Conformity to social roles: Zimbardos Research


Zimbardos Research: The Stanford Prison Experiment


  • Zimbardo and his collegues set up a mock prison in the basement of a psychology department to test whether the brutality of prison guards was the result of sadistic personalities or whether it was created by the situation.
  • They recruited 24 emotionally stable students who were randomly assigned roles of guards or prisoners
  • The prisoners daily routines were heavily regulated. There were 16 rules to follow, enforced by the guards
  • The prisoners names were never used, only numbers.
  • The guards had their own uniform, with wooden club, handcuffs, keys and mirror shades. They were told they had complete power over the prisoners, even deciding when they can go the toilet.


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Zimbardos Research: The Stanford Prison Experiment

F I N D I N G S 

  • Within 2 days, the prisoners rebelled against their treatment, they ripped their uniforms and shouted at the guards.
  • Guards harrassed the prisoners constantly by conducting frequent headcounts, sometimes in the middle of the night.
  • The guards took up their role with enthusiasm. Their behaviour threatened the prisoners psychological and physical health. for example: 1. The prisoners became subdued, anxious and depressed. 2. 3 prisoners were released early because they showed signs of psychological disturbance. 3. 1 prisoner went on hunger strike
  • The study was stopped after 6 days
  • The more the guards identified with their roles, the more brutal and aggressive their behaviour became.
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Evaluation of Zimbardo's Research


Lacks Realism

Banuazzi and Mohavedi suggests the participants were play acting rather than genuinely conforming to a role. Their performances reflected stereotypes of how prisoners and guards are supposed to behave.For example, one of the guards said he based his role ona character from a film. This would also explain why prisoners rioted, because they thought that is what real prisoners did. However, Zimbardos quantitative data showed that 90% of the prisoners conversations were about prison life. Prison 416 said that the prison was a real on ebut ran by psychologists rather than the government. On balance, it seems that the situation was real to the participants, which therefore gives the study high internal validity.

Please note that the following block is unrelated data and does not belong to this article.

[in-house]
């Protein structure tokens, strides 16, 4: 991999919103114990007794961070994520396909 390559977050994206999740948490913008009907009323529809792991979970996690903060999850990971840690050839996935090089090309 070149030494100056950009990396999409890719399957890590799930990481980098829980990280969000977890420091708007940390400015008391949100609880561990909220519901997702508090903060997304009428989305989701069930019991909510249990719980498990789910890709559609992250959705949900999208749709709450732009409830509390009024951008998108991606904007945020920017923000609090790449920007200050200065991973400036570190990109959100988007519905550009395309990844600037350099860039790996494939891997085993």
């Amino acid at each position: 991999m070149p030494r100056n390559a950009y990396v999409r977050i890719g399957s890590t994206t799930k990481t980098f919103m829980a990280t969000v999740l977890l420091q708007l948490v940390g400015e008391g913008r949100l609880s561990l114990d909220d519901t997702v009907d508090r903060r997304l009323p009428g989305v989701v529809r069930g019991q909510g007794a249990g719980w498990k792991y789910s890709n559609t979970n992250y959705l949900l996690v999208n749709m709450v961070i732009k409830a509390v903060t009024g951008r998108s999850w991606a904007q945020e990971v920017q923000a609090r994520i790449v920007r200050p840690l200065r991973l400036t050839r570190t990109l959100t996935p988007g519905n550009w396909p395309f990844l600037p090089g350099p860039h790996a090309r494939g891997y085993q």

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Evaluation of Zimbardo's Research 2


There are ethical issues

One issue arose because Zimbardo was both lead researcher and prison superintendent. A student who wanted to leave the study spoke to Zimbardo, who responded as a superintendent worried about the running of his prison rather than as a researcher. This limited Zimbardo's ability to protect his participants from harm because his superintendent role conflicted with his lead researcher role. Aswell as this, Zimbardo recruited 24 emotionally stable students, and because of being in the role of a prisoner, the prisoners became anxious and depressed, and three participants had to leave the study early because they were showing signs of psychological disturbance. This study thereofre has ethical issues because there was psychological harm caused to the participants who were emotionally stable when the experiment first started.

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Evaluation of Zimbardo's Research 3


The researchers had some control over variables

Emotionally stable students were recruited and randomly assigned the roles of guard or prisoner. This was one way in which the researchers tried to rule out individual personality differences as an explanation of the findings. If the guards and prisoners behaved very differently, but were only in those roles by chance, then the behaviour must have been due to the pressures of the situation. This is a strength becasue having such controls over variables increases the internal validity of the study. So we can be more confident in drawing conclusions about the influences of social roles on behaviour.

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